Dating dilemma - When to let kids start dating?
This story was first published in The Saturday Daily Telegraph.
For parents it can be the stuff of nightmares: when is their child old enough to date? And there is no ‘right’ answer to guide anxious mums and dads. Instead experts agree that maturity, not age, is the critical factor ruling when dating is healthy for young teens.
But with the window of childhood shrinking – one British study found pressure to ‘grow up’ means childhood now ends at age 12 – extending friendships as long as possible is recommended instead of rushing into the emotional turmoil of relationships and heartbreak.
The Youth Wellbeing Project sexologist Liz Walker says internet exposure, peers, magazines and even highly sexualised music clips pressure children to mimic adult behaviour.
“I think unfortunately a lot of relationships are starting much younger,’’ she says. “There are so many pressures on kids they think that is the done thing. I don’t know if there is an age that is ideal – really you are looking at maturity.’’
Canadian research into child daters found those who wait until their mid-teen years to begin a romance had no social or emotional difficulties as a result of dating. In contrast, boys and girls who began dating at 11 were twice as likely to have unsafe sex and to drink alcohol.
Kids need guidance through their first relationships
Data from Kids Helpline shows relationship problems are the fifth most common issue for young people calling the counselling service. Children aged 10 to 14 make up 25 percent of young people calling the service, with most 15 years and older, centre supervisor Leo Hede says.
“Our respectful relationship page was accessed 900 times by young people,” Mr Hede says. “They are accessing this information and it is still a significant issue. Within that group of dating and partner relationship concerns, the most common issue that young people contact us about is relationship breakdown, so that pointy end when things go wrong.
“When we are hearing these calls, that emotional intensity in the young people means you have to remind yourself that this is the most intense emotion that young person has probably ever felt. That heartbreak and that hurt. They don’t have the frame of reference (to heartache) that older people do.’’
Have healthy conversations – and be ready to pick up the pieces
Ms Walker says broken hearts can have a major impact on schooling. “It can impact on how well they are able to focus. We know kids learn better when they are emotionally healthy. If their emotions are in turmoil over a relationship or loss, then there is not that balance,” she says.
She believes parents should have healthy conversations about relationships and keep an open conversation going. “That way, down the line, if they do have a boyfriend or a girlfriend, they won’t feel they have to do it under the radar.
“The important thing to come back to is the foundation of healthy boundaries in relationships: knowing what is a good basis for a relationship, respect and value for each other. I would encourage young teenagers to stick to friendships as long as possible. There are so many pressures (on them) already.’’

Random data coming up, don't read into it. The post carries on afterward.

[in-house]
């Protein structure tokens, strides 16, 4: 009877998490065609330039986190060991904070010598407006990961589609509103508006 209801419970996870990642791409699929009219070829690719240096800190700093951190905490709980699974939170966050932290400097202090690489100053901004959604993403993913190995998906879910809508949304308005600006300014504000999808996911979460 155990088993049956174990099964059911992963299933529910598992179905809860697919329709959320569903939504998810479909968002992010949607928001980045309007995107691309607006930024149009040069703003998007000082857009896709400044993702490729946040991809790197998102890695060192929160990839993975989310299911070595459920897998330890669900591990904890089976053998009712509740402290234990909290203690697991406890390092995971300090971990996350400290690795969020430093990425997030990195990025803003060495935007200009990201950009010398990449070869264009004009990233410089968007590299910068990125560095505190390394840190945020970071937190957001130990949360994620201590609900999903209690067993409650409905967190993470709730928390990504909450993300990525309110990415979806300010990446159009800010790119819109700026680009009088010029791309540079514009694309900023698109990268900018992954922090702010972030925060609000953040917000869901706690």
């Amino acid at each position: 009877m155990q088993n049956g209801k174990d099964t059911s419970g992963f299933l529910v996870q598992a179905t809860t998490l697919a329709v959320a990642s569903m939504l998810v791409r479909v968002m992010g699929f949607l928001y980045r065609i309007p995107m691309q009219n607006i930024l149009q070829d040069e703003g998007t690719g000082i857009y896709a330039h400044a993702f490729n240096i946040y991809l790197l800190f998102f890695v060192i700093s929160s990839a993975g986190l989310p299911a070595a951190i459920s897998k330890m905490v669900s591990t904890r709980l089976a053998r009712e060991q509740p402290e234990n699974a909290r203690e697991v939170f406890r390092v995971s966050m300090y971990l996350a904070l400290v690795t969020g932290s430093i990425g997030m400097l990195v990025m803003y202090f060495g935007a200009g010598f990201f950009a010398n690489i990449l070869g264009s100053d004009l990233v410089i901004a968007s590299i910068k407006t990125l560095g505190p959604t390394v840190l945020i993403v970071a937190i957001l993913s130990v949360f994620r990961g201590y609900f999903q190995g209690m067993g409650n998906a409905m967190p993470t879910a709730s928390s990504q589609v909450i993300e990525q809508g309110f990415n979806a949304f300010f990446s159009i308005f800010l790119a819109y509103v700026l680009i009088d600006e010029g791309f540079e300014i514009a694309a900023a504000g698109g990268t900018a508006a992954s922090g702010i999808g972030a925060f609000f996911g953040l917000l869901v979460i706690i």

Mr Hede says parents should pick up the pieces if young relationships fail.
“I think they should acknowledge how important it (the relationship) is for the young people,’’ he says. “Don’t downplay the significance of the emotional impact because they don’t have that frame of reference. They haven’t been through many breakups and they don’t know they will bounce back.
“It could be the first time they have had their hearts broken and it is hugely significant for them. Parents need to be respectful of that and support them rather than being simplistic and saying ‘you will get over it’ or ‘plenty more fish in the sea’.
“Parents should remind themselves of what it is like to be a 13 year old who thinks they are in love, or who has had their heart broken.’’
Looking to parental behaviour was also important for children understanding respectful and balanced relationships, he says. “They learn so much from the way parents interact within a relationship,’’ Mr Hede says.
Life with teenage daughters – humour helps a lot
By mother of two, Robyn Willis
“My teenage daughters go to a co-ed high school so there’s not a lot of mystique about the opposite sex. As they’ve got older and the boys they share classes with have matured, they’ve become more attracted (to them) but they’ve also formed some close friendships with some of them.
“We don’t have any hard or fast rules about when they can start dating but I try to know who they are spending time with and what names keep coming up.
“We’ve had a few conversations about relationships, sex and some of the risks, which has been awkward at times. I find humour helps a lot. Stories about my early dating experiences with their dad never fail to raise a laugh.”
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This article was written by Lisa Power for Kidspot.com.au and has been adapted for Kidspot.co.nz